End of July: A Midsummer's Reflection

Waiting for the tube to take me to my archive.

It has been a full summer. Full stop. I have tried not to use the word busy during this time because "full schedule" more adequately describes how I have felt for the past ten weeks of summer. Here are a few things I have learned about how I have scheduled my work for summer 2017:

1. Conferences
Unlike summer 2016 where I spent the summer weeks compiling databases for future research presentations, this summer has been that future. I have presented my work on teaching music history at an annual conference on the same subject, and new ideas about a medieval treatise to the annual Medieval and Renaissance Conference  this year held in Prague. The first of the two summarized a process of how I taught a newly devised class. The latter of the two was a presentation I organized jointly with a colleague. Both were new types of papers which required me to think differently about my work and how I present. I enjoyed the challenge. I have one final presentation to give this year before my conference run ends. Conferences are always energizing and rewarding, but as I take the time to prepare, I am reminded that as with all things worthwhile, good work takes time and energy. Scheduling off sections of my week for concentrated uninterrupted time is the only way I have been able to stay on track with all of my obligations.

2. Archival Research
I was very lucky to receive a fellowship from my institution to go to Europe for some serious archival work this summer. I spent an entire week traveling up and down the British Isles looking at medieval manuscripts and getting a better sense for how I can formulate my monograph. Because the time on these trips is so precious I made sure to have a strict schedule and process of examining the manuscripts. Here Scrivner was my friend. I prepared folders with necessary information in advance and made notes for manuscripts that were especially of interest to what I was searching. Once I arrived in the archive, I had plenty of time to look through and examine what I needed. The preparation process paid off in the end and now I have a beautiful set of folders waiting for me to open and examine more closely during the winter months when the weather turns too cold to go out for a lazy summer stroll.

3. Writing
I have brought two writing project up to a point where, with a few more minor edits, I will be able to submit for peer review by the end of the summer. Both are on topics which I have previously presented at conferences which have been reworked into articles for journals. Because of this, I have fleshed them out with additional secondary sources and more lengthy and well argued paragraphs. This process is a difficult process for me which takes time and effort in a different way from preparing texts for a conference presentation. To work out ways to explain my thoughts in written form rather than spoken form requires an entirely different work ethic. I have been learning more through my own writing how this process is best achieved but don't think that I have reached a satisfactory place quite yet, if this is ever achievable. This will be something that I will continue to work out over the years, I am sure.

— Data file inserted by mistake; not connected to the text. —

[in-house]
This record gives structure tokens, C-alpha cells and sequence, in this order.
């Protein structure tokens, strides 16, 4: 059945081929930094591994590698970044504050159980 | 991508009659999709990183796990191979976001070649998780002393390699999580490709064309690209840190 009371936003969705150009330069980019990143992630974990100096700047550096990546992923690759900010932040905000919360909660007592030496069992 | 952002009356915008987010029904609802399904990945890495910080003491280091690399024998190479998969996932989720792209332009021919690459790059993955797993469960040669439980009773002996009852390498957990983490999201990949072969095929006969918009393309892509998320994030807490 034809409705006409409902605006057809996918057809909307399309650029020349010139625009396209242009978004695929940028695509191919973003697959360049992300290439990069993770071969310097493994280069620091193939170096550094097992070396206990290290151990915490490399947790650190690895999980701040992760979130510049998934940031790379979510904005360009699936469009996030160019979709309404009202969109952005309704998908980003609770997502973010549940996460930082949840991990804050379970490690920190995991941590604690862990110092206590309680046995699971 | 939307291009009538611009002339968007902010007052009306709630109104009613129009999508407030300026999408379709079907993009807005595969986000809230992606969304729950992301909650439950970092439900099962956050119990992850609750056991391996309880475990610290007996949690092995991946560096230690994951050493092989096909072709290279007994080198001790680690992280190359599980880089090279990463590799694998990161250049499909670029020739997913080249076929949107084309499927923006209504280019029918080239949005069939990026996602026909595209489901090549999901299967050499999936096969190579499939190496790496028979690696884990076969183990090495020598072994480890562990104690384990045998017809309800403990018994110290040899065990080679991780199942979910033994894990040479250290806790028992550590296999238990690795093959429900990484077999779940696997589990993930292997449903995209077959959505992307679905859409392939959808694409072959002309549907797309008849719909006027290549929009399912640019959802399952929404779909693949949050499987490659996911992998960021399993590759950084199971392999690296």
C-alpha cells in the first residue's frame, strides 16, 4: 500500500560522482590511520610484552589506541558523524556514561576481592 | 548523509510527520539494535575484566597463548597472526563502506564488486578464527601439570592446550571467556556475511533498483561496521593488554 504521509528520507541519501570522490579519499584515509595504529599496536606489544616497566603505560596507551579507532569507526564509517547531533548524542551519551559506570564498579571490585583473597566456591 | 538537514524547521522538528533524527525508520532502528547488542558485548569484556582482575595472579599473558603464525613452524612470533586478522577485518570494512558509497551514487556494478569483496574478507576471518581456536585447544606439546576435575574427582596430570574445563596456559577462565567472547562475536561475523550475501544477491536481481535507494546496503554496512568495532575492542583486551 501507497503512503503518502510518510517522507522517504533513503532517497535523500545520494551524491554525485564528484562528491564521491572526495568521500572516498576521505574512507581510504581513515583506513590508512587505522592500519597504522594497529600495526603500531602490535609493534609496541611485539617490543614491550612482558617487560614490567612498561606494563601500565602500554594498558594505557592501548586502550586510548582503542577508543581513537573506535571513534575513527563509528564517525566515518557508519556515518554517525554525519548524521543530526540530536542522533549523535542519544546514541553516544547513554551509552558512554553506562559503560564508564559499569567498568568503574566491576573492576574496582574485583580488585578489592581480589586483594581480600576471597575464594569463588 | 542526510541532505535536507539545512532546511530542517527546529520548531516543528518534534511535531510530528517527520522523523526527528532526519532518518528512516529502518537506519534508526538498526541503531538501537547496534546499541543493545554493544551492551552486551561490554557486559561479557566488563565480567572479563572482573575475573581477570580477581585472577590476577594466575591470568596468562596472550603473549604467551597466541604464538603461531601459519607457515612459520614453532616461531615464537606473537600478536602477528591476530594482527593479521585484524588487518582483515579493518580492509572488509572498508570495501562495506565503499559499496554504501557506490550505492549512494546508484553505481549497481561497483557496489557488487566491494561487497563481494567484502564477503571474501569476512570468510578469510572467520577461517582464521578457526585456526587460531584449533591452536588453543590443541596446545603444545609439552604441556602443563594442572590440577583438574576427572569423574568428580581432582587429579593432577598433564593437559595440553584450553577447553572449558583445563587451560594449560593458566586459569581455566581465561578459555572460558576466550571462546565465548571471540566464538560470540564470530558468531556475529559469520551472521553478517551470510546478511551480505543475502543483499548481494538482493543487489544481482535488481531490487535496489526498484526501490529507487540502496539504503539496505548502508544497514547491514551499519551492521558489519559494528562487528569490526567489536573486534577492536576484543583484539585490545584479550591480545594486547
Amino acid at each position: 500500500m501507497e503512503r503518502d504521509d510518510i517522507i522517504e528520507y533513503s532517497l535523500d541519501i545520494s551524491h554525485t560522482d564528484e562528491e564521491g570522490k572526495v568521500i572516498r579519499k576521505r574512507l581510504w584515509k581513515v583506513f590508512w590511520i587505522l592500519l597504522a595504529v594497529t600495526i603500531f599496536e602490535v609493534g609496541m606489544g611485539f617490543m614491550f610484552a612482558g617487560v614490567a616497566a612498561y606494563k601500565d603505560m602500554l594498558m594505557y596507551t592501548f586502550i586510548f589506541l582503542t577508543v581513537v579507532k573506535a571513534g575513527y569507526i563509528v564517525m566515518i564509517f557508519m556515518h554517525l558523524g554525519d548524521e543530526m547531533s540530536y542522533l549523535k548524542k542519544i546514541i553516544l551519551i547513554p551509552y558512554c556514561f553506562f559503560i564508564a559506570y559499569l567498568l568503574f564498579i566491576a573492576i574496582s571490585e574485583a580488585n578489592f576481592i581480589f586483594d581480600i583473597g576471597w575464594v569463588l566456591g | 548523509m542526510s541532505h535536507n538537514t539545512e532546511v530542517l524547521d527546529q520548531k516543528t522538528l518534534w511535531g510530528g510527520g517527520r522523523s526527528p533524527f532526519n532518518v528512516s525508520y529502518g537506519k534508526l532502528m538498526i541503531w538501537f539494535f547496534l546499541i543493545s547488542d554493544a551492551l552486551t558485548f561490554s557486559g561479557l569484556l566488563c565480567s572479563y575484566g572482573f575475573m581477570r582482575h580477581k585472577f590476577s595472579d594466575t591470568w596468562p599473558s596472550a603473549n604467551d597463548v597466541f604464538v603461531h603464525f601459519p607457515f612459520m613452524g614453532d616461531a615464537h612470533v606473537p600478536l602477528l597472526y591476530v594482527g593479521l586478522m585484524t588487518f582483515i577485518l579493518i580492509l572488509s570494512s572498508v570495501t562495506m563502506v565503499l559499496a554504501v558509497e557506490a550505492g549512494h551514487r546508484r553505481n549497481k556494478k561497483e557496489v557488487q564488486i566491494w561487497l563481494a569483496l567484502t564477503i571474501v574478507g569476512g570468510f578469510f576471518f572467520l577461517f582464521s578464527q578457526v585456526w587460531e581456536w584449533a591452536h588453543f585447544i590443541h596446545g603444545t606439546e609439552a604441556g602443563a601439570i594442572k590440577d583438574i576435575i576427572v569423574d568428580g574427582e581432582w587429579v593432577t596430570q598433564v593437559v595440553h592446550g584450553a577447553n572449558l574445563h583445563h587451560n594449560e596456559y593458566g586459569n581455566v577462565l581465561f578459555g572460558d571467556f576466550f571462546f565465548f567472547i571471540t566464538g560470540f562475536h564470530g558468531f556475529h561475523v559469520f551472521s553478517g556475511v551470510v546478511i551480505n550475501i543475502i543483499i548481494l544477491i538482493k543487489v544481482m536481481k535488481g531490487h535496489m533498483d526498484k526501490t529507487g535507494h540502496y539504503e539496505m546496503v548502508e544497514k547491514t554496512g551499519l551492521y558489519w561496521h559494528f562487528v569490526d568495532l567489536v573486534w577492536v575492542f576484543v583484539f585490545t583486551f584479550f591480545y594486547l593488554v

4. Teaching Prep
I am teaching a brand new course in the autumn. I have been working in between writing projects towards compiling all of the material necessary to teach this class. This is a process which takes far longer and is made more complex because I have decided to offer a course that is not reliant on a textbook. For every seminar session, I am gathering articles and book chapters for my students to read. Then, I gather the musical examples (scores and recordings) to have ready to listen to and study. I know that my future self is going to thank my past self for doing all of this work in advance of the semester because once the new academic year begins, it will be almost impossible for me to find the time to gather this. With all of this material neatly organized in dropbox folders designated for each seminar session, I will avoid chaos later on. 

5. Publications Materialized!
Two publications have materialize this summer! It was such a satisfying moment to hold in my hands an artifact that contains my writing. But I even as I did, I realized that it was very easy for me to quickly move on to what ever other thing was occupying my time or mind that day and to not properly celebrate. Because publication is such a long process in the academic world, I do feel that recognizing the moment becomes difficult. To make sure that I remember how important this part of scholarly life is, I have cleared off a section of my bookshelf where I prominently display my work. After a long day of writing, it is nice to glance at that section on the bookshelf and celebrate that I too have made a contribution to my field.

August is nearly here. I have had a full run already on this summer. Having utilized many spare hours that this time of the year allows, I am happy with the work that has been achieved so far. But I am hoping that the rush of the first 10 weeks of summer will taper off ever so slightly so that I can sneak in a few days of R&R before another delightfully full year of teaching begins.

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